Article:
Shiro to Kuro is one of the last Kindaichi Kousuke novels (only followed by Akuryoutou and Byouinzaka no Kubikukuri no Ie) and as said, feels very much unlike other entries in this series due to its undeniably modern setting. We do see Kindaichi work often in Tokyo and other urban settings in the short stories, but the default location for the Kindaichi of the novels remains the somewhat outdated rural community, so having Kindaichi work on a murder inside an apartment complex inside Tokyo is fresh, to say the least. Even the way the body was found is surprisingly "modern"! For we've definitely had our share of mutilated bodies in the past stories, like decapitations, burnt faces, bodies thrown upside down into a lake, bodies crushed beneath a shrine bell and more, but to use the tar of a construction site to cover up a face? The "closed community" setting and the horrible state of the discovered body is undeniably Kindaichi Kousuke's territory, but Yokomizo really succeeds in making these familiar tropes feel eerily different by use of the new, modern urban setting instead of the old-fashioned, rural setting. In that sense, I'd say that Shiro to Kuro is an excellent example of "reimagining" or "modernizing" the series.

That said though, I have to admit that the start of this novel was perhaps the best part, with especially the middle part a bit dragging in my opinion. The narrative of the middle part is mostly made up by following several of the inhabitants of the Hinode Apartment Complex, who all suspect each other of being the poison pen writer and/or the murderer of Tsuneko, and while it can be somewhat entertaining reading up on all these characters, it's also a very slow part, with few worthwhile revelations and a lot of repetition. You'll be reading about character A for example, who bumps into B, and then we follow B, but the narrative repeats things about B even though we were already told about that in A's narrative, and then the same with C, etc. Personally, I'd have preferred reading more about Kindaichi's investigation, especially as several matters regarding the investigation are hardly addressed in this middle part, even though you know it's probably going to be important to the solution. For example: the identity of the victim. Not only Kindaichi and the police, but almost everybody involved is funnily enough aware than you should never take a faceless body for granted in a mystery story, so everyone raises the question where the victim is really Tsuneko or not. It's a very important question, as the unrecognizable victim is an often-used trope in Yokomizo's work, and he seems to be aware that the reader is aware of that too. But as the middle part does not focus on Kindaichi or the police, you find out little about their efforts into establishing the identity of the victim then, even though it's a question that keeps nagging you from the very beginning of the book.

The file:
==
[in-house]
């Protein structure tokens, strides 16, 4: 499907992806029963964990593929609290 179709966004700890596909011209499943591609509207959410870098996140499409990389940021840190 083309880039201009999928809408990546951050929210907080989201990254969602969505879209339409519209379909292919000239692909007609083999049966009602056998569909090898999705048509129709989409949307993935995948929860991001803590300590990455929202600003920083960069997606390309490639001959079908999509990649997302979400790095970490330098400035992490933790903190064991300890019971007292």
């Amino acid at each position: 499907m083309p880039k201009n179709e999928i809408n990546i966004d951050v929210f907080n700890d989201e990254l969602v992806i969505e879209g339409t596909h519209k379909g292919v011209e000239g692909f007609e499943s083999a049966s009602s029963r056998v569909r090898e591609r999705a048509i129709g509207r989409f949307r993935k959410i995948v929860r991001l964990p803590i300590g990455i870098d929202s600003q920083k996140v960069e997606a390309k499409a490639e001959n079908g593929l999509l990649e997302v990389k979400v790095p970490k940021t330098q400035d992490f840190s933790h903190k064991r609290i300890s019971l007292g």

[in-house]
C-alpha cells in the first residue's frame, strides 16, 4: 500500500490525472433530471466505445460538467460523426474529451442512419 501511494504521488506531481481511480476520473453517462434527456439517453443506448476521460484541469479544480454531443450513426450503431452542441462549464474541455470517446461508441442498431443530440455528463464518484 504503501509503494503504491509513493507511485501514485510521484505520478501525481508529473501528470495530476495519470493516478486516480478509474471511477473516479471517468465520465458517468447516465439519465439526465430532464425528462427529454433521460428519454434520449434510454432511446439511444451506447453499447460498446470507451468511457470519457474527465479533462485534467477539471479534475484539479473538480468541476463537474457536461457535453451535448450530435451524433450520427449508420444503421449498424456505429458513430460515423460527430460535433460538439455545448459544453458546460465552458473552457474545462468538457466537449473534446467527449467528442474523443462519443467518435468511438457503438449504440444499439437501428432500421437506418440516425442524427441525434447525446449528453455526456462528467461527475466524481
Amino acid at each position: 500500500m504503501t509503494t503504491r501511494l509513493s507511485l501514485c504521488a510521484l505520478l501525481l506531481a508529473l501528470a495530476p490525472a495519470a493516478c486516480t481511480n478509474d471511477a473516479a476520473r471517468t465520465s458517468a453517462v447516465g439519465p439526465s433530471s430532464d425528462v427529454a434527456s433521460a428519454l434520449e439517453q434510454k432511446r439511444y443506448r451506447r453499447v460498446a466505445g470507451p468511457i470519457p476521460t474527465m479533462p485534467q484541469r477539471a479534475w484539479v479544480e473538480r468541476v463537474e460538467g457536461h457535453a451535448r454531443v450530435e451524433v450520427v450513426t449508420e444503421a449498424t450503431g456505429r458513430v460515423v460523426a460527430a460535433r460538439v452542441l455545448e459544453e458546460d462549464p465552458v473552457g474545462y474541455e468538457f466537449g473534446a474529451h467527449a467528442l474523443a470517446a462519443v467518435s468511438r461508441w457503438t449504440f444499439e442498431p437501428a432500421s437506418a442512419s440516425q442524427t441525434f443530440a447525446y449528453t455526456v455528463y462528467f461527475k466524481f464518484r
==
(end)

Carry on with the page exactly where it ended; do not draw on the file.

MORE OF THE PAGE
The final solution offers an okay, even if not particularly awe-inspiring explanation for the tarred face. The explanation to the murder and the poison pen letters is basically something Yokomizo likes to use a lot in his novels, and it works... well, not incredibly convincing here to be honest. It works, yes, but a bit more tangible clues for the reader, instead of convenient late witnesses who just happen to remember something at arbitrary points would've made for a more satisfying mystery story as one can't deny it feels like a lot of coincidence. Which can work in a mystery novel, but it can be very easy to rely too much on coincidence to construct "mysterious circumstances" to baffle the reader, and Yokomizo is running the borderline here. The mysterious words "White or black" found on the scrap of the torn-up poison pen letter Tsuneko received turns out to be a vital clue to the identity of the murderer by the way, but no way someone from this generation is going to figure that out. It might've been a viable clue for readers back in 1974, but even then it wasn't widespread knowledge I think, and when the contemporary reader arrives at Kindaichi's interpretation of the phrase, they'll not even go "oh yeah, I heard about that", but "yeah, never heard about that".

Shiro to Kuro thus starts off as an interesting, more modern take on the classic Kindaichi Kousuke story structure, set in the new closed community of the post-war economic miracle Japan, but with a mystery plot that is recognizable for long-time Kindaichi fans. The main problem for this novel is that there are plenty of other Kindaichi Kousuke novels that pull off similar ideas much better, so there is little going for this novel besides the, admittedly, inspired setting.

Original Japanese title(s): 横溝正史『白と黒』